As the rule stands, you have to be wholly within the circle at the start of play. This can be one foot grounded and the other still up in the air. I’m not sure this rule will be deleted as you say, as netball will become too much like basketball, and this we all do not want as netball is more skillful.

Jan Blair: Why do umpires for example call advantage for obstruction and then if the ball thrower throws ball out of court or to an opposition player why isn’t the advantage brought back as clearly there was no advantage.

This is netball and not rugby. We as umpires have to make a split second judgement by looking off the ball to see if by playing advantage it does not place the non-offending team at a disadvantage. If someone does not catch the ball, that is too bad. We can only umpire what we see. On lower grade games, you would maybe play less advantage as the skill level of the players is not so high.

Broobs: In the Tactix game last week, the umpire called Anna Thompson for off side when she went in the circle, forgetting she was a GA. Is there any scope for an umpire to change their minds on a call like that? Or do they have to stick with what they called?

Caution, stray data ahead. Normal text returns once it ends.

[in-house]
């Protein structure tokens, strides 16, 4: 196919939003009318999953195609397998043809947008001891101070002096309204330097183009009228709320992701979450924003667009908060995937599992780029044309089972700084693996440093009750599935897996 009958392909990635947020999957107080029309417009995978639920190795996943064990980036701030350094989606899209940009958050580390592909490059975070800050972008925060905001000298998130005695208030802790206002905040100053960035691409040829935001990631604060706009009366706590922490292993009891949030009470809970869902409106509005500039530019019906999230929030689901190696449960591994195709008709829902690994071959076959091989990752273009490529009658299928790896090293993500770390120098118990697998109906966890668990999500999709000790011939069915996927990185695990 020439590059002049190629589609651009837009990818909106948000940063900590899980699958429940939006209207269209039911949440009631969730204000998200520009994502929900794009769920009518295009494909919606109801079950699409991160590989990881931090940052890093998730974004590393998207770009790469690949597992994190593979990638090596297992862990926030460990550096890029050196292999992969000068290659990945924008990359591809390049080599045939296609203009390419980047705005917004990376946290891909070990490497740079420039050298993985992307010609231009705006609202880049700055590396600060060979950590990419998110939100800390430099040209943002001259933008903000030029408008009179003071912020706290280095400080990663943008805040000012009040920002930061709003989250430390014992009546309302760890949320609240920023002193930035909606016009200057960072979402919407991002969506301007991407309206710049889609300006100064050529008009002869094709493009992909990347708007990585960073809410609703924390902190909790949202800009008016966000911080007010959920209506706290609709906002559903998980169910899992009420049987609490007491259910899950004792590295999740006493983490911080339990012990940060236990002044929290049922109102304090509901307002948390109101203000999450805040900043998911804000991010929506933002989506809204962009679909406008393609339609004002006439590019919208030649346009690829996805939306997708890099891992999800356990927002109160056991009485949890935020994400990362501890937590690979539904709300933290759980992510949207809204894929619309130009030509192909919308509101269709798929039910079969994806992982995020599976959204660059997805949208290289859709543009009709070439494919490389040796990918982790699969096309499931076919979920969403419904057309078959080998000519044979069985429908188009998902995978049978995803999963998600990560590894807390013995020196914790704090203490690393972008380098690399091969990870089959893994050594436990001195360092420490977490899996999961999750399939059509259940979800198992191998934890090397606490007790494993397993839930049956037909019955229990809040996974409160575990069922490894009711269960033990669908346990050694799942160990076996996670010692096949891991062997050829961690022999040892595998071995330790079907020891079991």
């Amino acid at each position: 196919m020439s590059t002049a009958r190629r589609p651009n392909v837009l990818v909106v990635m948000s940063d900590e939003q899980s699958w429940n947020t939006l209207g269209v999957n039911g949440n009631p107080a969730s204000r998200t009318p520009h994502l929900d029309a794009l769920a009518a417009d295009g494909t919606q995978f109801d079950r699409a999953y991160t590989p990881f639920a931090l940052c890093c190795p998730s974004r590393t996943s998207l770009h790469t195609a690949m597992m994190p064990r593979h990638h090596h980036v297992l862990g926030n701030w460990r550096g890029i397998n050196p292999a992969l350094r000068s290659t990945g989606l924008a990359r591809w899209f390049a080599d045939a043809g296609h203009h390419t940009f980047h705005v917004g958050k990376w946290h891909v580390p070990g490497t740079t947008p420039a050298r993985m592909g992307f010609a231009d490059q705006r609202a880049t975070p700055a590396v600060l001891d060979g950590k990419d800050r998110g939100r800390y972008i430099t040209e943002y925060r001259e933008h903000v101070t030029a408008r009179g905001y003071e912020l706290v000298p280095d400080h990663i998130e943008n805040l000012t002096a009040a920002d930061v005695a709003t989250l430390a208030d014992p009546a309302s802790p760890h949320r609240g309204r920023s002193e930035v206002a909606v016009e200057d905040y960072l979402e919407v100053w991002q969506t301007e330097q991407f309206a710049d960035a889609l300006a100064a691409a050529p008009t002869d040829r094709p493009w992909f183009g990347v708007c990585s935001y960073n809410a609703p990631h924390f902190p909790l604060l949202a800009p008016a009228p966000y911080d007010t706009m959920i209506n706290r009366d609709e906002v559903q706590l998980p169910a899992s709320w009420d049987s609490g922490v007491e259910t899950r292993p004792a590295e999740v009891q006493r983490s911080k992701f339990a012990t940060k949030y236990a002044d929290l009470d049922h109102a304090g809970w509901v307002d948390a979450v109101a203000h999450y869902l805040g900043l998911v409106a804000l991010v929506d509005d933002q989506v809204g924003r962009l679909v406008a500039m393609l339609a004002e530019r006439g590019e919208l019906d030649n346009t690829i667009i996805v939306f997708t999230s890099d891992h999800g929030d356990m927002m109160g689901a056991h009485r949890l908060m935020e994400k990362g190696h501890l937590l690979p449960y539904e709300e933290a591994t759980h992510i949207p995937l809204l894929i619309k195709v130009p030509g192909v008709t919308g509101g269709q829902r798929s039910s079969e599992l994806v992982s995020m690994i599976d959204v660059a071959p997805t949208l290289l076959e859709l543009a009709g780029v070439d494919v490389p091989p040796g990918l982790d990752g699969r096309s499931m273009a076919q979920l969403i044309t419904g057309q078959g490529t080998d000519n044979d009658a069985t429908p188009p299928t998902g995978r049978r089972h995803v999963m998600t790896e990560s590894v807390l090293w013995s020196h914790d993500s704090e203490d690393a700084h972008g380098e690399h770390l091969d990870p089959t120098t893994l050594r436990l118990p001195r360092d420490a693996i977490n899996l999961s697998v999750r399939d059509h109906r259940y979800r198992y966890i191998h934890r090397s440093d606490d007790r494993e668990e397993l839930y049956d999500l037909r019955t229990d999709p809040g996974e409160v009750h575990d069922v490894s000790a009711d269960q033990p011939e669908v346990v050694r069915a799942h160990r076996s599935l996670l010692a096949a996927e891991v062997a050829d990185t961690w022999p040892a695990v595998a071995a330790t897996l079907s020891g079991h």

Umpires error…! This is something you do not see or hear so often, but it must be fair to both teams, so if you do make a wrong call like what you state, yes use this…

Summerhill3: When two opposing players are running side by side, one often curves outwards (slightly in the others path) to create space. Most commonly seen in the circle in an arc around the goal post. Recently we have seen it penalised as a contact against the defender by some umpires, while others will allow play continue with fault on both sides. To me it could also be seen as a “causing” penalty against the attacker, as they are actually running into the defenders line. How do you determine where the penalty occurs in these situations.

Make your judgement on what you see and be in the correct place to make the right call. Sometimes one player may be interfering with her opponent, but you have to see it. If both are side by side and running straight but bumping each other, but one not impeded, this is fine. You have to be in the right place to see if it is unfair to one.

Why do Australian umpires always have their shirts tucked in and NZ umpires always have them untucked?